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A victim of Ghislaine Maxwell might not testify if the disgraced socialist gets a second trial because she doesn’t think she can “go through that again.”
Lawyers for Maxwell, 60, launched an appeal for a new trial last week because a juror may not have disclosed that she was s*xually abused as a child before the trial.
Her attorneys said they filed a motion for a secret retrial, but referred to juror No. 50, known as Scotty David, who spoke about her traumatic past.
Maxwell, who was convicted last month of five counts of child s*x trafficking and faces up to 65 years in prison when she is sentenced in June, is currently in solitary confinement at New York’s Metropolitan Detention Center.
She is on suicide watch, she is only allowed paper clothes and no books.
However, if the motion for a new trial is granted, prosecutors would have to present a case without one of the four key witnesses, or find other alleged victims.
A representative for one of the women, who wanted to remain anonymous, said she didn’t think she could “go through that again”, The Telegraph reports.
Maxwell, 60, was convicted last month of five federal s*x trafficking-related charges for her role in facilitating the abuse of s*xual predator Jeffrey Epstein. She faces 65 years in prison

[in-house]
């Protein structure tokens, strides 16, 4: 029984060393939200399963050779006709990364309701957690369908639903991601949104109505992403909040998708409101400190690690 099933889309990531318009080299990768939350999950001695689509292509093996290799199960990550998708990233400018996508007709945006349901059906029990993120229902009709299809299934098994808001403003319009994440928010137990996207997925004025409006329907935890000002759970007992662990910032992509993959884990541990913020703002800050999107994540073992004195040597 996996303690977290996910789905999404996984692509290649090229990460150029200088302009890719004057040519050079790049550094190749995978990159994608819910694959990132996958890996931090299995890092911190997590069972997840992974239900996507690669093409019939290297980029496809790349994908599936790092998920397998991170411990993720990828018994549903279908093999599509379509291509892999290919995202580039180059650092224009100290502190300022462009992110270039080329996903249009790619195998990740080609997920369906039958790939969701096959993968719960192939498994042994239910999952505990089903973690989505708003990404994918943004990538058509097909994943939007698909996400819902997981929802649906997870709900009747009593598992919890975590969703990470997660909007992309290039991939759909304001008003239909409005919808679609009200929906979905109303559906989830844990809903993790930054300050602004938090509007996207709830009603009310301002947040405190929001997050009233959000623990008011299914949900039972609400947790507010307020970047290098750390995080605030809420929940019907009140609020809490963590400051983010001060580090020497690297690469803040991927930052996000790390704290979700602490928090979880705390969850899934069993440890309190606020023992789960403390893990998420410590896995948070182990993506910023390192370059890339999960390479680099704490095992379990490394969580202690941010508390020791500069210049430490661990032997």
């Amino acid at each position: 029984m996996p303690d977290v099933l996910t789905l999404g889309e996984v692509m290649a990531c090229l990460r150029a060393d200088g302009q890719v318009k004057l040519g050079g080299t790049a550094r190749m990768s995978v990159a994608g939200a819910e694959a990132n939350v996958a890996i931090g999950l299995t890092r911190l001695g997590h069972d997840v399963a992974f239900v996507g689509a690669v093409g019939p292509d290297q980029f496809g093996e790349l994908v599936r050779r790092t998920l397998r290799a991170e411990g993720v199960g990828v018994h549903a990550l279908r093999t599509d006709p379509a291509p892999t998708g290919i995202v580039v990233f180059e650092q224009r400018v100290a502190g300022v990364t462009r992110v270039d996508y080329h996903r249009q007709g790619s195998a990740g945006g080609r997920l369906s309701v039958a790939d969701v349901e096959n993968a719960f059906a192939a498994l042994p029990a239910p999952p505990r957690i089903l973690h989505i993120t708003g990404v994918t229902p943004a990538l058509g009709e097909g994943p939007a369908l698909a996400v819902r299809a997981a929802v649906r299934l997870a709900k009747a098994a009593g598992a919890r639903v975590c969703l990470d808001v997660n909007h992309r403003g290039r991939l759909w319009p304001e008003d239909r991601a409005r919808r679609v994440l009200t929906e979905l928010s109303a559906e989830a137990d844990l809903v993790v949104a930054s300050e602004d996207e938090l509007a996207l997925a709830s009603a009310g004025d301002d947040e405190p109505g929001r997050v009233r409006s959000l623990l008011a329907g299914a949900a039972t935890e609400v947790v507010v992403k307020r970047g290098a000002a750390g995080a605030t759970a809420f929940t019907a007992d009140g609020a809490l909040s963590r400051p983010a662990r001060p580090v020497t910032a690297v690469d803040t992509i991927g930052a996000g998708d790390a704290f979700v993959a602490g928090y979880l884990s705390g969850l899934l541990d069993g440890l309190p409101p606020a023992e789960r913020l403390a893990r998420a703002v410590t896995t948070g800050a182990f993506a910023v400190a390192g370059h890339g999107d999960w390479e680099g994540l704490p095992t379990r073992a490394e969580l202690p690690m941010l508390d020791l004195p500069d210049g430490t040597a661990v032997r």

She added: ‘A lot of the trauma resurfaced for her and all these women.
She had a hard time doing it the first time, I think reliving it would be too much. The situation is very unfortunate.
Several women who testified at the New York trial did not come forward publicly until decades after the crimes, and three agreed to testify under pseudonyms to protect their identities.
Carolyn Andriano, 35, waived her anonymity in a post-trial interview.
She said that she “wanted people to know that these terrible things have happened to me and that I am a survivor.”
Her mother added that the case had taken a heavy toll on the mother of four, that she had been unable to care for her children.
A second victim, who testified under the name Jane, told the court that she delayed filing her claims for fear of repercussions on her acting career.
Prosecutors, who have requested that US District Judge Alison Nathan conduct an investigation into the jury’s statements, will have until February 2 to respond to Maxwell’s motion.
Legal experts say Maxwell would not be guaranteed a new trial even if the jury did not reveal his abuse in the questionnaire, noting that cases of jury dishonesty that led to overturned verdicts generally involved jurors who deliberately lied to be selected.
Brad Edwards, a lawyer who represented several of Jeffrey Epstein’s victims, echoed the sentiment, saying: “Since the verdict, more people have come forward, willing to share their stories and testify, so I don’t think a new trial is necessary.” better for her.
According to former federal prosecutor David Weinstein, now a partner at the Miami-based law firm Jones Walker, all jurors can now be interviewed, specifically the two jurors who have shared their stories publicly.
He said the admissions would not necessarily be considered automatic grounds for a mistrial, but would, at a minimum, be “an arrow in the quiver” for Maxwell’s appeal.
Maxwell has a sentencing hearing scheduled for June 28.